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Attorney General: Lower youth minimum wage needs 3/4th vote

A legislative proposal to allow lower minimum wages for young workers attending school needs a supermajority vote to pass, the Arizona attorney general says.

PHOENIX (AP) — The Arizona attorney general says a Republican legislative proposal allowing lower minimum wages for young workers attending school needs a three-fourth vote to pass constitutional muster.

The opinion by Deputy Solicitor General Rusty D. Crandell released Thursday mirrors concerns by two legislative lawyers.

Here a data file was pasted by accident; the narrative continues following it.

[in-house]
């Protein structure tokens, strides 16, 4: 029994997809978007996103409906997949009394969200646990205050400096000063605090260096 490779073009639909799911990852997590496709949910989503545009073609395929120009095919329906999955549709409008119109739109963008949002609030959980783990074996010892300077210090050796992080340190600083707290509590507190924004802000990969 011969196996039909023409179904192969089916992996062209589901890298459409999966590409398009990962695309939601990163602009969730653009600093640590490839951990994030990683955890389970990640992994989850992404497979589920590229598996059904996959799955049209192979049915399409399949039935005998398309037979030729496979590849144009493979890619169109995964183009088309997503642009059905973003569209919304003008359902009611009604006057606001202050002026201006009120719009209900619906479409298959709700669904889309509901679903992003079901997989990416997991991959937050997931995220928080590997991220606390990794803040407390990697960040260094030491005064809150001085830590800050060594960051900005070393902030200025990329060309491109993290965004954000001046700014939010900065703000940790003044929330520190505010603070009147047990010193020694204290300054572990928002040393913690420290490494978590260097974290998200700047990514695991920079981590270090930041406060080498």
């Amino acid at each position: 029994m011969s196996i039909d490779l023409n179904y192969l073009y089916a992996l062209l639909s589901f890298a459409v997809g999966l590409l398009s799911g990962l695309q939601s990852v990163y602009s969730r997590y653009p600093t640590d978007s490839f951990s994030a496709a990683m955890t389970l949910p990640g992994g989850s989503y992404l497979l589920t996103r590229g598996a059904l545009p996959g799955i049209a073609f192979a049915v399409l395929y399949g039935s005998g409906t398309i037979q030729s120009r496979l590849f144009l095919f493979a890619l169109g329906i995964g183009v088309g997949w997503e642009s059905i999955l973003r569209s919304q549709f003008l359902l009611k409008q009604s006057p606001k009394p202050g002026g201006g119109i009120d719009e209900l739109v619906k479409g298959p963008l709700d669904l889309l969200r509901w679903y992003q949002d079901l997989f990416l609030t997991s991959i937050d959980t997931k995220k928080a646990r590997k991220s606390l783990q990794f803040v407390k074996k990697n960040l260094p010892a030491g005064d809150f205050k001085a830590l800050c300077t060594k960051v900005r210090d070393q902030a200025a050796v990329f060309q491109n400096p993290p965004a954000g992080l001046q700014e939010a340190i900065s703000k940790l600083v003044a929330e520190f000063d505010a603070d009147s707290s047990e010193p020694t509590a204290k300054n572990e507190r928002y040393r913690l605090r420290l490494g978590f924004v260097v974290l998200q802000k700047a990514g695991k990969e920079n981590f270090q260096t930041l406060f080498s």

All three cited the Voter Protection Act, which prevents lawmakers from changing voter-approved laws unless they have a supermajority vote and the change "furthers the purpose" of the law.

RELATED: Bill that would lower students' minimum wage held up in state Senate

Arizona's voter-mandated minimum wage is now $11 an hour. Republican Rep. Travis Grantham's bill would let full-time students under 22 earn the federal minimum of $7.25 an hour.

The House passed the proposal in February on a 31-29 vote without Democrat support. The Senate Rules Committee delayed action on the bill Monday after requesting more legal analysis.

MORE: Phoenix approves $15 minimum wage for city workers